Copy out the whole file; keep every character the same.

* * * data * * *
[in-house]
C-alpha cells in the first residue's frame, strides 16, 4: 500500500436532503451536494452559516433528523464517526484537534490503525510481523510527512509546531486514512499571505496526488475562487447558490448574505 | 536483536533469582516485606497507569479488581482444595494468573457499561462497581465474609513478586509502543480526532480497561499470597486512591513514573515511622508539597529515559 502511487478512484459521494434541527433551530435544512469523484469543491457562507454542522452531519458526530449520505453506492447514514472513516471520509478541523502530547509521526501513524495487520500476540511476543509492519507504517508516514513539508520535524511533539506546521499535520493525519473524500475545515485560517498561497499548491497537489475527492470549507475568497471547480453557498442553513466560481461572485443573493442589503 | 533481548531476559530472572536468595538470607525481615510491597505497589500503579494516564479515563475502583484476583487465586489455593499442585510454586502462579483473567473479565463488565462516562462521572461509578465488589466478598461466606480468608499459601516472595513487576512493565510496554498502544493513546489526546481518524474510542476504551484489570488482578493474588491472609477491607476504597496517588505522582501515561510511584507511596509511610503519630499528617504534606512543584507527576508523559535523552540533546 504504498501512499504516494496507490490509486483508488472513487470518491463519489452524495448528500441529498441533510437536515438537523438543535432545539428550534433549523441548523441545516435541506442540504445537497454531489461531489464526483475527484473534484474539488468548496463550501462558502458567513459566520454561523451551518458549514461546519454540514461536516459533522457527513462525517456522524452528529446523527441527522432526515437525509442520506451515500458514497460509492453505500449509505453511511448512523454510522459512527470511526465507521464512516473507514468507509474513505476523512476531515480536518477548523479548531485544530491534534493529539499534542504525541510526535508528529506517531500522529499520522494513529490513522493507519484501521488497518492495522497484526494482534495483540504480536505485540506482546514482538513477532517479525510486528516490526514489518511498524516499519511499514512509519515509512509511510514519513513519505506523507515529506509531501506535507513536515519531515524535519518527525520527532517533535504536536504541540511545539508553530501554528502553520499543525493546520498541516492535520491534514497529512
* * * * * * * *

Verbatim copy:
[in-house]
C-alpha cells in the first residue's frame, strides 16, 4: 500500500436532503451536494452559516433528523464517526484537534490503525510481523510527512509546531486514512499571505496526488475562487447558490448574505 | 536483536533469582516485606497507569479488581482444595494468573457499561462497581465474609513478586509502543480526532480497561499470597486512591513514573515511622508539597529515559 502511487478512484459521494434541527433551530435544512469523484469543491457562507454542522452531519458526530449520505453506492447514514472513516471520509478541523502530547509521526501513524495487520500476540511476543509492519507504517508516514513539508520535524511533539506546521499535520493525519473524500475545515485560517498561497499548491497537489475527492470549507475568497471547480453557498442553513466560481461572485443573493442589503 | 533481548531476559530472572536468595538470607525481615510491597505497589500503579494516564479515563475502583484476583487465586489455593499442585510454586502462579483473567473479565463488565462516562462521572461509578465488589466478598461466606480468608499459601516472595513487576512493565510496554498502544493513546489526546481518524474510542476504551484489570488482578493474588491472609477491607476504597496517588505522582501515561510511584507511596509511610503519630499528617504534606512543584507527576508523559535523552540533546 504504498501512499504516494496507490490509486483508488472513487470518491463519489452524495448528500441529498441533510437536515438537523438543535432545539428550534433549523441548523441545516435541506442540504445537497454531489461531489464526483475527484473534484474539488468548496463550501462558502458567513459566520454561523451551518458549514461546519454540514461536516459533522457527513462525517456522524452528529446523527441527522432526515437525509442520506451515500458514497460509492453505500449509505453511511448512523454510522459512527470511526465507521464512516473507514468507509474513505476523512476531515480536518477548523479548531485544530491534534493529539499534542504525541510526535508528529506517531500522529499520522494513529490513522493507519484501521488497518492495522497484526494482534495483540504480536505485540506482546514482538513477532517479525510486528516490526514489518511498524516499519511499514512509519515509512509511510514519513513519505506523507515529506509531501506535507513536515519531515524535519518527525520527532517533535504536536504541540511545539508553530501554528502553520499543525493546520498541516492535520491534514497529512